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The Globe and Mail’s investigative series about deficiencies at the Public Health Agency of Canada that led to the silencing of the country’s early pandemic warning system has been awarded a prestigious prize for journalism that contributes to the public good.

Globe reporter Grant Robertson was honoured with this year’s Canadian Hillman Prize, with the judges pointing to his “unparalleled” work into how the government’s decision to shutter the Global Public Health Intelligence Network left the country unprepared to respond to the spreading COVID-19 virus.

“This investigation exposed a public policy failure of epic proportions,” judge Bonnie Brown said. “Robertson’s reporting struck at the very core of what went wrong with Canada’s early COVID response. It explained why federal officials misjudged the urgency of the situation, and why the country’s pandemic response lagged behind our global peers.”

What happened with Canada’s pandemic alert system? The GPHIN controversy explained

Mr. Robertson’s series of revelations continue to have extraordinary impact, not only on government but in the broader public discourse. Most Canadians had never heard of the early warning agency, GPHIN, that had been operating for decades and was considered a world-leading model, having contributed important information during the SARS and H1N1 outbreaks.

Mr. Robertson revealed that just before the discovery of the novel coronavirus in late 2019, Canada had diverted money from the agency, leaving doctors and epidemiologists unable to track the looming threat. His stories over months, the result of tenacious digging, revealed government officials refused to listen to the advice of scientists, that information sharing was spotty and the bureaucrats that were in charge of the agency were unable to respond to the public-health threat.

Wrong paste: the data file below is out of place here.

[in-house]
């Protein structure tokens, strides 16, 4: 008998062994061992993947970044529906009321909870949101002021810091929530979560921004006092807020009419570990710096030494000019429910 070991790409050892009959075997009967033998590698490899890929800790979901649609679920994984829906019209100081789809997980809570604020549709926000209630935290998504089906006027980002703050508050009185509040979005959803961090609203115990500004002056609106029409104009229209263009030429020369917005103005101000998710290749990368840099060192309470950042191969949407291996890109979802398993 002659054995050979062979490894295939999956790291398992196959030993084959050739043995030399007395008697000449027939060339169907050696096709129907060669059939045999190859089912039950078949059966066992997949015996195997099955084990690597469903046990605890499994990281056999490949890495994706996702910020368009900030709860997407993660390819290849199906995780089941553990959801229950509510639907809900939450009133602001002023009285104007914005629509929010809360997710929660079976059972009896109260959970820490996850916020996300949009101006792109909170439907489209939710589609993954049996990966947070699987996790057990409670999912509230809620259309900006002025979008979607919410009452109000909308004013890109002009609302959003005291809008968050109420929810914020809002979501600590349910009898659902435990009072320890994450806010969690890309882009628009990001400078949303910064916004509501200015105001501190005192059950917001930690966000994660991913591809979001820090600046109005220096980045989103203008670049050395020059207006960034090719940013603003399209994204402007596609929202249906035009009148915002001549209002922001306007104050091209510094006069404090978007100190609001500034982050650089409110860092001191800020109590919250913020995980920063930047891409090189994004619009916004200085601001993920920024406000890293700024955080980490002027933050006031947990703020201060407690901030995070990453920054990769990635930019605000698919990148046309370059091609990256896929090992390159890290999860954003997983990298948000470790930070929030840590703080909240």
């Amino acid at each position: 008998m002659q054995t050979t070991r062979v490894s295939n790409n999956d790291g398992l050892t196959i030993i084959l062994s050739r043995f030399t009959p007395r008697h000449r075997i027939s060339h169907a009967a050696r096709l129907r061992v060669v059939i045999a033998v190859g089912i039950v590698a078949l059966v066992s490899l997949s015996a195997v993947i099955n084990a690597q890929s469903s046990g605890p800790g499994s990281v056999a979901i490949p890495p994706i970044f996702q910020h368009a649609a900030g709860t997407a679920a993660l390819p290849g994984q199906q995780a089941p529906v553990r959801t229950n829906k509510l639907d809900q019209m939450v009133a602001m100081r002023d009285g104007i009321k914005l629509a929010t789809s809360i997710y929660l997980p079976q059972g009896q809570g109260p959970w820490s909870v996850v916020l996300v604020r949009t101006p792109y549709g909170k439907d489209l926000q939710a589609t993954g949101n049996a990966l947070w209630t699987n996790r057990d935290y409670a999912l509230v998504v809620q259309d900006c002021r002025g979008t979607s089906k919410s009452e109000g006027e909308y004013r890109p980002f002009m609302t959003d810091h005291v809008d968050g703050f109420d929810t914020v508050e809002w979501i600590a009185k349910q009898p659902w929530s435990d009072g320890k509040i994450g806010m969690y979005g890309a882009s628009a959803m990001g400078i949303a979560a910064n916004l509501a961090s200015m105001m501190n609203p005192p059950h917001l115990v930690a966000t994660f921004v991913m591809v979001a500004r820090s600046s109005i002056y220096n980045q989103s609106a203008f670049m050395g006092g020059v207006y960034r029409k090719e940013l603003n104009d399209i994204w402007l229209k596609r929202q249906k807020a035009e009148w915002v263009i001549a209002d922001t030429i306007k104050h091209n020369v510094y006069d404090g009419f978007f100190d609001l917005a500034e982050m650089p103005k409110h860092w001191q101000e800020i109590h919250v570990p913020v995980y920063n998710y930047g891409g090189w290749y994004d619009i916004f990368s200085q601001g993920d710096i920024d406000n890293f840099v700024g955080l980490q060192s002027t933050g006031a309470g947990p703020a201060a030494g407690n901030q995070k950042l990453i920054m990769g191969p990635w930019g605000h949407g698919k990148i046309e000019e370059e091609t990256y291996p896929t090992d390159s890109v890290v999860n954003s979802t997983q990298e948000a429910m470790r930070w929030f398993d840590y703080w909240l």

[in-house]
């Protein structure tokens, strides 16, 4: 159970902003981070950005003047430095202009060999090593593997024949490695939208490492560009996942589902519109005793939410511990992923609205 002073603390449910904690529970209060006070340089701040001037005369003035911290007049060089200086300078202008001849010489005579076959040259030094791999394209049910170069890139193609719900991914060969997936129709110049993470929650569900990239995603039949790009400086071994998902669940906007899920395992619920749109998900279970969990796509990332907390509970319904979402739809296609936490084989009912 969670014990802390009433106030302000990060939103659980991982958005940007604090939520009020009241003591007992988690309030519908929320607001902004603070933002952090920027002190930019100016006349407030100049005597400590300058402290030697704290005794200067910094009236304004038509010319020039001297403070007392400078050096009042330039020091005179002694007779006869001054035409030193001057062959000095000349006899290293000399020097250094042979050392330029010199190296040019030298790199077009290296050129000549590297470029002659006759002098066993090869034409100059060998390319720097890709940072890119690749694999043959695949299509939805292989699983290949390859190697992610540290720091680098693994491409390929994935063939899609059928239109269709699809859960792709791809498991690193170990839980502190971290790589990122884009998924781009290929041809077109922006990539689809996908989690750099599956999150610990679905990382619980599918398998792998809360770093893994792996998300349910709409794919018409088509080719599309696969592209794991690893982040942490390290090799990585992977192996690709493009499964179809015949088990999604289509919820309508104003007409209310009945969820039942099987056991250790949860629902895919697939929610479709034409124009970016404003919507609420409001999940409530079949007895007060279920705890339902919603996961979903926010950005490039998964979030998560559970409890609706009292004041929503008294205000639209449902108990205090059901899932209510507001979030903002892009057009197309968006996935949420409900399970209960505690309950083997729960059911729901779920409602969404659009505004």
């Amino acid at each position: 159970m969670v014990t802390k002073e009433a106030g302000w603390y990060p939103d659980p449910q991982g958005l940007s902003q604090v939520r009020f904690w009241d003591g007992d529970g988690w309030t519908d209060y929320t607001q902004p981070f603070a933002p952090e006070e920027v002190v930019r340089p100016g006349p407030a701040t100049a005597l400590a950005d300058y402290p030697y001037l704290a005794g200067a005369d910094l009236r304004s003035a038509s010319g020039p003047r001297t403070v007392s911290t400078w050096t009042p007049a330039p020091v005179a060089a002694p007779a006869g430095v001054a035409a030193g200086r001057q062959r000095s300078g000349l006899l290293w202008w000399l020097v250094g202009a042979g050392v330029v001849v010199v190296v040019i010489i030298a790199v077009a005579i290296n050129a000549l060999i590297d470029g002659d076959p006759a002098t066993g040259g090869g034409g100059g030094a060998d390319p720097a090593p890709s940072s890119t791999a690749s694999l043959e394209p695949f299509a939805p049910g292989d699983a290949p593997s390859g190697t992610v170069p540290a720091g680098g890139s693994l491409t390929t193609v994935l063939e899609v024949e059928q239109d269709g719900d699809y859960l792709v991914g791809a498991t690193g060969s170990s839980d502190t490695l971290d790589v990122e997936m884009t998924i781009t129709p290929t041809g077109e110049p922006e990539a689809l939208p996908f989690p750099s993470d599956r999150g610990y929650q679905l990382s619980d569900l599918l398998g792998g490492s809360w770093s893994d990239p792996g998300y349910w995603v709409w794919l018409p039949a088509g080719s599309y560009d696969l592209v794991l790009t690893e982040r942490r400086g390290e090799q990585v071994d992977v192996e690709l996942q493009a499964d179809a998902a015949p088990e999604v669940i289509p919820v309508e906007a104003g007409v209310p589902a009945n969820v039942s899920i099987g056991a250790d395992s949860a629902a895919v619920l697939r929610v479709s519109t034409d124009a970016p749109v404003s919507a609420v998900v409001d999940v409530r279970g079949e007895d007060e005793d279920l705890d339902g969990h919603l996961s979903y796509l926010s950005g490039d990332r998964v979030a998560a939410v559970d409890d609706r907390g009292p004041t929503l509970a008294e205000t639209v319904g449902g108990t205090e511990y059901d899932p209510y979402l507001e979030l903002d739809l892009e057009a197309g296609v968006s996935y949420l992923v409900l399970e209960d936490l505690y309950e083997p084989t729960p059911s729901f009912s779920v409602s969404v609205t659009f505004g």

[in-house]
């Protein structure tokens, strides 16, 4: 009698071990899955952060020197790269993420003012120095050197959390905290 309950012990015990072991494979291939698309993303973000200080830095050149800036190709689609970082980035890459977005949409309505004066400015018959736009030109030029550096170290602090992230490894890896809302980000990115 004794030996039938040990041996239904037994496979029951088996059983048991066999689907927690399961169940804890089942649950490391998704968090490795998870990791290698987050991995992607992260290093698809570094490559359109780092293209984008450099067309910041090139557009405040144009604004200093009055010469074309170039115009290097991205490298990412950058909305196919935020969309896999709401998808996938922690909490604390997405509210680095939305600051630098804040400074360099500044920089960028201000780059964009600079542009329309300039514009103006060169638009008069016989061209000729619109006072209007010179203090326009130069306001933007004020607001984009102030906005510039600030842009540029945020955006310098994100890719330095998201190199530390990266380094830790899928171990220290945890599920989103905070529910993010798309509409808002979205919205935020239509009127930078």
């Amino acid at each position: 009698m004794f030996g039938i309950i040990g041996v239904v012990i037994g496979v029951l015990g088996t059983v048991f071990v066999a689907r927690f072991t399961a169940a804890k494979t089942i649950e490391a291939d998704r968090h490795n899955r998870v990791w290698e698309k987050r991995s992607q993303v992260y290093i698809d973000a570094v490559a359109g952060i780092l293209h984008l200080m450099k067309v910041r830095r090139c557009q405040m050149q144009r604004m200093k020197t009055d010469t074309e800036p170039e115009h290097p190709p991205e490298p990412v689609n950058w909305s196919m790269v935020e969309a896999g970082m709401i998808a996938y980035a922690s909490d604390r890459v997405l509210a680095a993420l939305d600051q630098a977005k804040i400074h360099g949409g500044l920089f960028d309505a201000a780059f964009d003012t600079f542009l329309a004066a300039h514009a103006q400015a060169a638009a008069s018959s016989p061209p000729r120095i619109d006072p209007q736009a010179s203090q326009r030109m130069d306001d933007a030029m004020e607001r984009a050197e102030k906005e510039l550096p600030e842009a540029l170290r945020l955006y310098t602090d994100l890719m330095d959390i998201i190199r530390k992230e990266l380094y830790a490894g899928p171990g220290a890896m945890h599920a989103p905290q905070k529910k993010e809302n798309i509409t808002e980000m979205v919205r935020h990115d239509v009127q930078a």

“This investigative work during the pandemic was particularly important. It revealed how decisions made in secret by powerful bureaucrats put lives at unnecessary risk,” Globe editor-in-chief David Walmsley.

“It illustrated the consequences when decision makers consciously pushed scientists to the back of the room and dismantled an early warning system that was both the pride of Canada and the envy of the world. Only journalism can bring these stories to light.”

The Globe last won the Canadian Hillman in 2016 for its investigative work on Missing and Murdered Indigenous Women and Girls.

The Aboriginal Peoples Television Network and The Hamilton Spectator were cited by the Hillman judges this year for honourable mentions.

APTN’s work The Death Report investigated the deaths of three First Nations girls – sisters, all of whom took their own lives, and the First Nations’ child welfare agency that failed to protect them.

In Hamilton, the Spectator investigated a local retirement home where appalling living conditions led to the deaths of a quarter of residents from COVID-19. The Spectator revealed the home had been run by a family who had filed for bankruptcy years earlier, leaving taxpayers on the hook. The family was eventually stripped of their licences to operate eight retirement facilities.

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